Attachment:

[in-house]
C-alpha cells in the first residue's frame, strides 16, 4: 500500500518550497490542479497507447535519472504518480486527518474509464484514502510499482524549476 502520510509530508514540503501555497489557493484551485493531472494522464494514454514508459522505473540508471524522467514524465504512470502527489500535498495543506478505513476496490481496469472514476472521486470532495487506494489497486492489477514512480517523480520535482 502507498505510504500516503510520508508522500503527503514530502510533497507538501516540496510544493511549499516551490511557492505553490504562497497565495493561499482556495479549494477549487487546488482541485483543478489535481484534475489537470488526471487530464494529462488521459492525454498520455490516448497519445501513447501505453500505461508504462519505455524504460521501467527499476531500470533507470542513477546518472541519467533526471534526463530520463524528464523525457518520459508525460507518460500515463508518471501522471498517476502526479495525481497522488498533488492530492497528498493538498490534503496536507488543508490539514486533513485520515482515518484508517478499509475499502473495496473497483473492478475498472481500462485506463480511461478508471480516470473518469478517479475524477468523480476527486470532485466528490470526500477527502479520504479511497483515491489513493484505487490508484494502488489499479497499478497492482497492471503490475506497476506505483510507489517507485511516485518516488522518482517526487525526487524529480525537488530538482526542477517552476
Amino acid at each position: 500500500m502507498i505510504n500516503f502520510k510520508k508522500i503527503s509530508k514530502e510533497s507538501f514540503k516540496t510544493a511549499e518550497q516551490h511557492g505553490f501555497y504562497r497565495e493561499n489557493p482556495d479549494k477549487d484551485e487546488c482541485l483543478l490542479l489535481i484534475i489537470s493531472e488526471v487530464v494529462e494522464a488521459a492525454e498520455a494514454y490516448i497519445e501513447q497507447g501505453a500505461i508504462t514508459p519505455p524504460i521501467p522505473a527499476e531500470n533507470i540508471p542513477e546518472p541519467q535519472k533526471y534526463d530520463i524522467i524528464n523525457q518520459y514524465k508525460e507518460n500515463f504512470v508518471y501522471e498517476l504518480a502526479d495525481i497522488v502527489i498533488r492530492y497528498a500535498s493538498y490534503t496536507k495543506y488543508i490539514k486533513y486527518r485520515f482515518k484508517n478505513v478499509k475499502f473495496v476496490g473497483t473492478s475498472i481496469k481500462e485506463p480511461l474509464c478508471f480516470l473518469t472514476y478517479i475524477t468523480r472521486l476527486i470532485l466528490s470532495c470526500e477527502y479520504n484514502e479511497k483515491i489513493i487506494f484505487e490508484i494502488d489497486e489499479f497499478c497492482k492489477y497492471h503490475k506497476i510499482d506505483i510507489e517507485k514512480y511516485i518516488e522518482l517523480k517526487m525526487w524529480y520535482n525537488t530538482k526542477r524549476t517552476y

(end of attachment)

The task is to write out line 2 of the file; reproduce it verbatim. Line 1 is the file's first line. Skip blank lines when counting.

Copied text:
C-alpha cells in the first residue's frame, strides 16, 4: 500500500518550497490542479497507447535519472504518480486527518474509464484514502510499482524549476 502520510509530508514540503501555497489557493484551485493531472494522464494514454514508459522505473540508471524522467514524465504512470502527489500535498495543506478505513476496490481496469472514476472521486470532495487506494489497486492489477514512480517523480520535482 502507498505510504500516503510520508508522500503527503514530502510533497507538501516540496510544493511549499516551490511557492505553490504562497497565495493561499482556495479549494477549487487546488482541485483543478489535481484534475489537470488526471487530464494529462488521459492525454498520455490516448497519445501513447501505453500505461508504462519505455524504460521501467527499476531500470533507470542513477546518472541519467533526471534526463530520463524528464523525457518520459508525460507518460500515463508518471501522471498517476502526479495525481497522488498533488492530492497528498493538498490534503496536507488543508490539514486533513485520515482515518484508517478499509475499502473495496473497483473492478475498472481500462485506463480511461478508471480516470473518469478517479475524477468523480476527486470532485466528490470526500477527502479520504479511497483515491489513493484505487490508484494502488489499479497499478497492482497492471503490475506497476506505483510507489517507485511516485518516488522518482517526487525526487524529480525537488530538482526542477517552476